How much longer can we rely on top talent 'falling' into our industry?

How much longer can we rely on top talent 'falling' into our industry? | Insurance Business

How much longer can we rely on top talent

Insurance is facing a millennial crisis … at least that’s what the stats suggest.

According to a recent survey from Hartford, only 4% of millennials are interested in a career in insurance. Stats like this have triggered a slight panic mode in the industry, which is well known for having an aging workforce.

So where has this crisis come from? Some attribute it to the insurance industry’s supposed lack of sex appeal and preconceived idea of dullness. Others blame the industry itself for failing to spread the right message about how fruitful and exciting a career in insurance can be.

“The biggest issue when it comes to attracting millennials to the insurance industry, is that millennials have no awareness of the industry’s potential. They, like a lot of people out there, have many preconceived ideas and biases towards insurance and I feel as though the industry as a whole isn’t doing much to break this misconception,” said Thomas Wright, marketing coordinator at Tredd Insurance Brokers, and Young Gun panelist at the upcoming Millennials in Insurance Toronto Masterclass.

As a millennial succeeding in insurance, Wright objects to the idea that millennials can’t get what they want from the insurance workplace. He said millennials want similar things, regardless of industry, such as: opportunity, flexibility, and a good working environment.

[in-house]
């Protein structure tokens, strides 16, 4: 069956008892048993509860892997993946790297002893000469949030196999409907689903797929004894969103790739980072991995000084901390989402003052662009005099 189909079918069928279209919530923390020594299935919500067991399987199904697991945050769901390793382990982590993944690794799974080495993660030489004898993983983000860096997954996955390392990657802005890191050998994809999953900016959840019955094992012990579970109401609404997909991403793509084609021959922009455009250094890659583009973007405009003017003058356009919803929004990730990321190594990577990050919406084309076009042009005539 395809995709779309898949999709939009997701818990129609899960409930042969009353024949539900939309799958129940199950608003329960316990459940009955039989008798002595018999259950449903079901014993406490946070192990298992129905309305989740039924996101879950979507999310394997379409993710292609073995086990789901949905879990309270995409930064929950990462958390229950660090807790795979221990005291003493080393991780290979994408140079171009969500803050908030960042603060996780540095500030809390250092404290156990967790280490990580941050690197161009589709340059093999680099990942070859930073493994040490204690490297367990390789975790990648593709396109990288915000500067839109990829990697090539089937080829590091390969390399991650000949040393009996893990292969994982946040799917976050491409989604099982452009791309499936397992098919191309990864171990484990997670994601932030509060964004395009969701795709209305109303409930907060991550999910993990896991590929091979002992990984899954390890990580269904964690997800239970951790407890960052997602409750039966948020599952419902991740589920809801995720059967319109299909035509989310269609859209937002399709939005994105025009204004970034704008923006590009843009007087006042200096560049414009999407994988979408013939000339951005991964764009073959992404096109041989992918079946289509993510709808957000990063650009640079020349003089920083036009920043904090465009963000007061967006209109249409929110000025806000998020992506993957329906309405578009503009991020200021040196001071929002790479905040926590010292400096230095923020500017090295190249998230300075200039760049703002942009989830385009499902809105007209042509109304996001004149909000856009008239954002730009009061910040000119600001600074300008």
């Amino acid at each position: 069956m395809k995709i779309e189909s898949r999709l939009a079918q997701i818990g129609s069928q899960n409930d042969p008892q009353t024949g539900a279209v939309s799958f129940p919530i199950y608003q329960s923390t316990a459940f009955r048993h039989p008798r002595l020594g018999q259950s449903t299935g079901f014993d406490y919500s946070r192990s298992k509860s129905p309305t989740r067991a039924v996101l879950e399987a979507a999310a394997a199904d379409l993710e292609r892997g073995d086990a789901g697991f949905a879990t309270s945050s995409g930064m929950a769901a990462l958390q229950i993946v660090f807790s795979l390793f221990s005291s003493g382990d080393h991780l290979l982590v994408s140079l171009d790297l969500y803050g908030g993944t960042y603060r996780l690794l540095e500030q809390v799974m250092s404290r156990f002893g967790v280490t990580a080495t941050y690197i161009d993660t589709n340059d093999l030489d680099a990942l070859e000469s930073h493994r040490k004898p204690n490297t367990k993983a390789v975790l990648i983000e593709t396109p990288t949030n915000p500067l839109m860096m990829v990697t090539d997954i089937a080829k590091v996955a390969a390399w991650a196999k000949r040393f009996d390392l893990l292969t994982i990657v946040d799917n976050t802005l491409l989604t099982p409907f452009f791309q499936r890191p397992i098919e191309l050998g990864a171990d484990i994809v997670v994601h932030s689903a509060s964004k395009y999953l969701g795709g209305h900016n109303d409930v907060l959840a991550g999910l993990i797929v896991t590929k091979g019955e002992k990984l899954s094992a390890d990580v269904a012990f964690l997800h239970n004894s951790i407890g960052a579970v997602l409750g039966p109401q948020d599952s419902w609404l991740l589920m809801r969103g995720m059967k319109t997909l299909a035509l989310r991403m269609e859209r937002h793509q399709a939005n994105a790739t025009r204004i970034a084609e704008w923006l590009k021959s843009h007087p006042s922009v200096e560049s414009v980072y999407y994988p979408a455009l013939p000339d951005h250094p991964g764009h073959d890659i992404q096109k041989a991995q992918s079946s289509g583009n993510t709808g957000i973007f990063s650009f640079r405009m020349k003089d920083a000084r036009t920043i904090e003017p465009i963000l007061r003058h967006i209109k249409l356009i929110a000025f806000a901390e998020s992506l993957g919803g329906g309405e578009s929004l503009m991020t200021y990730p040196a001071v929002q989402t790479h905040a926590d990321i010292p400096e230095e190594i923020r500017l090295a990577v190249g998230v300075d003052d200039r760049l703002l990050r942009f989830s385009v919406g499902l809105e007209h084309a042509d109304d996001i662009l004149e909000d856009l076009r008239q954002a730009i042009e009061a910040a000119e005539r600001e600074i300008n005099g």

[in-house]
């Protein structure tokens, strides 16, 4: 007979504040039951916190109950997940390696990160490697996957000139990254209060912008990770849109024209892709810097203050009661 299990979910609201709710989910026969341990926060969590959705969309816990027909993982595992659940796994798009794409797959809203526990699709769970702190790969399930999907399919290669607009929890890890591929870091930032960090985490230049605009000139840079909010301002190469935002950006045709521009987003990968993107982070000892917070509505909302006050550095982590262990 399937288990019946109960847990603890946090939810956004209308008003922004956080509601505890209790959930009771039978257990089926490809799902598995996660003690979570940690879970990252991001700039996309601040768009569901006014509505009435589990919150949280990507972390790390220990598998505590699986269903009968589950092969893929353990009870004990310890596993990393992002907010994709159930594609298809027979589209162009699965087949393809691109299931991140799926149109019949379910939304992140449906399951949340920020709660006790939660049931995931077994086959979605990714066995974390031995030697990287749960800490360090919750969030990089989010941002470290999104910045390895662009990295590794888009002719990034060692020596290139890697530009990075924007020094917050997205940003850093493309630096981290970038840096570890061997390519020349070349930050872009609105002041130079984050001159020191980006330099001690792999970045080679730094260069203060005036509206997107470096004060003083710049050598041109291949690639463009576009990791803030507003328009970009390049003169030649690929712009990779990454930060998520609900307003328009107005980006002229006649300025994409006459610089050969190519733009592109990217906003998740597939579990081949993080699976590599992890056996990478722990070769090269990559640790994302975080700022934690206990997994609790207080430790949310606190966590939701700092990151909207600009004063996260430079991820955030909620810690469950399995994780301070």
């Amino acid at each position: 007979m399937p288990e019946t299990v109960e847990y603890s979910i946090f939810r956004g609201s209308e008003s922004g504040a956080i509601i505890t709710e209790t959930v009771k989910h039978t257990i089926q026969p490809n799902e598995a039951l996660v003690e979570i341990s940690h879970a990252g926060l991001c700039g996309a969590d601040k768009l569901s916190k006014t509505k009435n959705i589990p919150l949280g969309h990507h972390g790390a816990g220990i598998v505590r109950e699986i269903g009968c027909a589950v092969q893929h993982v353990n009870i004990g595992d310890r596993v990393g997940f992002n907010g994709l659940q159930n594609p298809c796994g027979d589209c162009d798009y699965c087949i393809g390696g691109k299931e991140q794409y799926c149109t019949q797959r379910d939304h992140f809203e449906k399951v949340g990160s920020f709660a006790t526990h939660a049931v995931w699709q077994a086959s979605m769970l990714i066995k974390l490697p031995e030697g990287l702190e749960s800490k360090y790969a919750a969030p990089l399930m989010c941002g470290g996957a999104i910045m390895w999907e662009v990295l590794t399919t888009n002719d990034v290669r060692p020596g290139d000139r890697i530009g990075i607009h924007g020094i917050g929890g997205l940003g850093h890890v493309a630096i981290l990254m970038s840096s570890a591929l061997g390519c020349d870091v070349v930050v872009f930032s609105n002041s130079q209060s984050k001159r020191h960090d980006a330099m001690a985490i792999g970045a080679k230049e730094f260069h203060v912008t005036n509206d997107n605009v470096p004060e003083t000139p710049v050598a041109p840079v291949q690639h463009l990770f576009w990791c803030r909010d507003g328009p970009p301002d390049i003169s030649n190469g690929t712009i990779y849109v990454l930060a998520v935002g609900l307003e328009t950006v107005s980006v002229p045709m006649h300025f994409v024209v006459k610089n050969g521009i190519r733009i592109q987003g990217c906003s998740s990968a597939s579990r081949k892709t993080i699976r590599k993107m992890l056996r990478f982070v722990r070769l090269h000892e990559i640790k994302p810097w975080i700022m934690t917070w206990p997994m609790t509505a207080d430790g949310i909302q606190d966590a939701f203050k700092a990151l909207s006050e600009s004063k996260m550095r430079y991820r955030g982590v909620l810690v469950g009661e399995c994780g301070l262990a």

He describes insurance as his “perfect fit” because it collates all sorts of interests and skills, including: law and contracts, mathematics and finance, sales and business relationships. Despite that, Wright says if he hadn’t accidentally landed his first insurance job, he “never would have given the industry another thought” … or even a first thought.

“Insurance was never brought up to me once, not by my teachers, guidance counselors, friends, or family,” Wright told Insurance Business. “This leads me to wonder – how many other perfect insurance candidates are out there, but have no idea that it’s even an option for them?

 “Many of our industry members can attest to this – most of us ended up in the industry because we already had a family member in the industry, or we had ‘fallen’ into it. How much longer can we rely on top talent ‘falling’ into our industry?”

Wright’s perspective that millennials simply aren’t aware of the opportunities in insurance is shared by his fellow Young Gun panelist Andrew Cilinsky, director, Wyatt Dowling, and regional director Southern Alberta, Western Financial Group. Cilinsky said the excitement that comes with working in an ever-changing industry needs to be communicated with millennials in a way that resonates.

“Millennials look to the insurance world as they look to any career development industry as they enter the workforce,” he told Insurance Business. “As a millennial myself, I know millennials seek purpose, flexibility, and overall evolution.

“It’s an exciting time to be a part of the insurance industry. What’s great is that as we learn from the baby boomers and Gen Y/X’ers that have come before us, we’re in an incredible position to learn and adapt to the changing industry we have before us.”

Join us at our upcoming Millennials In Insurance Toronto Masterclass on April 24, to learn more about talent recruitment and retention strategies, and hear from some of Canada’s top Young Guns.

 

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2 Comments
  • 2018-04-12 5:14:19 PM
    The question is that, wether or not this crisis treats advisors in insurance industry or even who crrently decided to start their career in this industry. If so, how they will be affected?
    Post a reply
  • Roger 2018-04-16 4:16:38 PM
    What are you talking about????
    Post a reply